Katamari Fortissimo Damacy -Katamari Damacy Soundtrack-
Katamari Fortissimo Damacy -Katamari Damacy Soundtrack-
Columbia Music Entertainment
May 19, 2004
Buy at CDJapan
Katamari Fortissimo Damacy is the official soundtrack for the eclectic cult classic, Katamari Damacy. Most tracks were composed by little known composer Yu Miyake, but many other artists were gathered to help with vocals and extra composition. This soundtrack contains literally everything a great soundtrack should have, but obviously not every soul on earth could like it. We’ll try to find out exactly whom this album is right for. But if this is so widely praised as one of the most “imaginative” and “original” soundtracks ever created, then is there really anything to argue?
When Katamari Damacy first came out, there weren’t too many games like it, but these days I could find numerous weird and quirky games on the store shelves. I think Katamari kind of paved the way and let other developers know that it’s okay to think outside the box or be quirky once in a while. This is not to say other companies haven’t ever thought outside the box (Nintendo?), but Katamari really pushed the limits for the specific time. One thing that makes the actual soundtrack great is that it complements the game perfectly and at the same time can stand on it’s own just as well. It’s well constructed and extremely original. Although it’s quirky and over-the-top sometimes, that usually works in its favor though obviously some will be turned off by the quirkiness. It’s an extremely solid album too. Every song is as original as the next, and there is a lot of variation that should make the album have a wider appeal. It’s all tied together by amazing bubbly electronic samples that we’ll get into in a moment.
There is a small portion of interesting instrumentals worth mentioning before we get to the core vocal tracks of the album. “Walking on a Star!” is wonderful! It meshes these poppy / choppy 8-bit beeping sound effects with a smooth guitar line and the contrasting beeps really complement one another. You’ll hear these bubbly electronic samples throughout this whole album. Vocal or not, when Katamari Damacy starts experimenting with these friendly electronic sound bites it shines like none other and fits with the concept of the game perfectly. “Walking on a Star!” is merely a menu theme and it definitely works like that, but when listening outside of the game it may sound a bit repetitive to some people.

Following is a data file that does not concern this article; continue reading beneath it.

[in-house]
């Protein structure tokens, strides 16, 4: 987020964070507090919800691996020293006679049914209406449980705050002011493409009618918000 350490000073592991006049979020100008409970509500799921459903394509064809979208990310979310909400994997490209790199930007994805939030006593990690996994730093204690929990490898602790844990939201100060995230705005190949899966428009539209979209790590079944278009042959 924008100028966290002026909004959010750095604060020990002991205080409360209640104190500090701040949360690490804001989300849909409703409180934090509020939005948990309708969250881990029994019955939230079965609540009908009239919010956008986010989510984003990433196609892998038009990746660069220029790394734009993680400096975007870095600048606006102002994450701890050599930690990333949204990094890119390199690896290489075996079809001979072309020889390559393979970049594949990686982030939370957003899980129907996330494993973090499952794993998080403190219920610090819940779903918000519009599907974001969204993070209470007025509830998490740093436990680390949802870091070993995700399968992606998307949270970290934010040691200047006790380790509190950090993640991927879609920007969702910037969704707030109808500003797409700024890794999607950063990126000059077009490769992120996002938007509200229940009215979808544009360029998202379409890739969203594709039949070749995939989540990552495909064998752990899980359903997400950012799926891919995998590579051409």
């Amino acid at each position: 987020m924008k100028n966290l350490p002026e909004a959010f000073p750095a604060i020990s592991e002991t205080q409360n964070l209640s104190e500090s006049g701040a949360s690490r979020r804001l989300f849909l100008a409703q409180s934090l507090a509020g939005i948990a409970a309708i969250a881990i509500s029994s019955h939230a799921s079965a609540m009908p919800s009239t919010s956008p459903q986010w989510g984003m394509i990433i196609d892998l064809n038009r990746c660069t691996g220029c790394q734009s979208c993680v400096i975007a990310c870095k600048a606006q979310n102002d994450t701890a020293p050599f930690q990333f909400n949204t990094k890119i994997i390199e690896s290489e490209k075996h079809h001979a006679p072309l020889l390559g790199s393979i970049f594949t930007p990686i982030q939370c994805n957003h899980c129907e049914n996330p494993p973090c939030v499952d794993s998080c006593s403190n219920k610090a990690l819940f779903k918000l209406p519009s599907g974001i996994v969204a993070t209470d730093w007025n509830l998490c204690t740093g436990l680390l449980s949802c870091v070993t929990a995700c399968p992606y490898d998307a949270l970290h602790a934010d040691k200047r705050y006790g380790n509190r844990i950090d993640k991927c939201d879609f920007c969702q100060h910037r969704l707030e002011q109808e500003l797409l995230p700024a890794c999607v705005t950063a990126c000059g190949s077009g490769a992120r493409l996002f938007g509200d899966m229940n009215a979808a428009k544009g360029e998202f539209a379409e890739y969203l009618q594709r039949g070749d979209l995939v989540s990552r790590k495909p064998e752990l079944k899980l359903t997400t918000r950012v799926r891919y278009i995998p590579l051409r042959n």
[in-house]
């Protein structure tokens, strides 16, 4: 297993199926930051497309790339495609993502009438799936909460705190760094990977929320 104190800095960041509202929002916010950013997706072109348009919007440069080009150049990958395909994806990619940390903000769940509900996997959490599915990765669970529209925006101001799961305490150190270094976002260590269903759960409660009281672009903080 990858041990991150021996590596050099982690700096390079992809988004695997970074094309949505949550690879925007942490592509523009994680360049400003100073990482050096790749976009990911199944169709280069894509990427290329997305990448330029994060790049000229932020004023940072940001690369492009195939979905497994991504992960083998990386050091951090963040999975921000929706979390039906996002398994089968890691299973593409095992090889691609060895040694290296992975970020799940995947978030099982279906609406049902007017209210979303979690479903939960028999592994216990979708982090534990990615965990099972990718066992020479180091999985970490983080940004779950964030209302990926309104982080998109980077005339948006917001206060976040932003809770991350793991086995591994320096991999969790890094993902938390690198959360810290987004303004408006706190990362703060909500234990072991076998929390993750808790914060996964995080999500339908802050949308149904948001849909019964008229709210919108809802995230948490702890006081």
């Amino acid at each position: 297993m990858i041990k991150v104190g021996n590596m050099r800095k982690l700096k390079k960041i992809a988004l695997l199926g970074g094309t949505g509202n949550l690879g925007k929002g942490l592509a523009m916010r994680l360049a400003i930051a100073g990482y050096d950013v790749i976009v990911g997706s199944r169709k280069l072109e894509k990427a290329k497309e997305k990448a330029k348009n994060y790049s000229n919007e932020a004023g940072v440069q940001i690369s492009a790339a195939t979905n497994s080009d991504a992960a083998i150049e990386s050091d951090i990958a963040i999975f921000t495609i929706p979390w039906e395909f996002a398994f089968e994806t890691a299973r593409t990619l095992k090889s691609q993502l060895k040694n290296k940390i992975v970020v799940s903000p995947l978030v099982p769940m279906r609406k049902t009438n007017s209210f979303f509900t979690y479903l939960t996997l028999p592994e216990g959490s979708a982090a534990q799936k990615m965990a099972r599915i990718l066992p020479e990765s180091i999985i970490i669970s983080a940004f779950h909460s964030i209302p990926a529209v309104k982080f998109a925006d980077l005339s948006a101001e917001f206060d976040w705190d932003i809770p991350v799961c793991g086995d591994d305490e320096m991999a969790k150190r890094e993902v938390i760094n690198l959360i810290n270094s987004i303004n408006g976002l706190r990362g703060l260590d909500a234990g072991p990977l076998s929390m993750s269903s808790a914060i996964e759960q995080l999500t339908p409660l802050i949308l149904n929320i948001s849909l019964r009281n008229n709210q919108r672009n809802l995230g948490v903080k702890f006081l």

“Angelic Gifts” and “Katamari ☆ Stars” also use this kind of instrumental contrast and they’re certainly pleasing. “Angelic Gifts” is less catchy, but it’s a much fuller composition. Though there are many choppy beeping sound bites, it forms together to be as crisp and clean as possible. The intro guitar sounds so raw and tinny but it also blends just fine and brings more depth to the sound. At times, these instrumental tunes cross the line from sound design to just plain artistic masterpieces. Just like some people don’t enjoy some of the great art masterpieces, some people may just not enjoy this. Merely try to keep an open mind and you could find some great depth here and appreciate it whether it is in your taste or not. “Katamari ☆ Stars” is very gentle and sticks with the same theme. A very organic Asian flute is featured and it’s cool to hear that instrument with the electronic samples just like the guitar. “Overture” is a great piano take on the main theme, but it’s a little too short to be worth much. All of these instrumentals may not be what the album is known for and this is probably because they are more subtle and less in your face than some of the vocal tracks.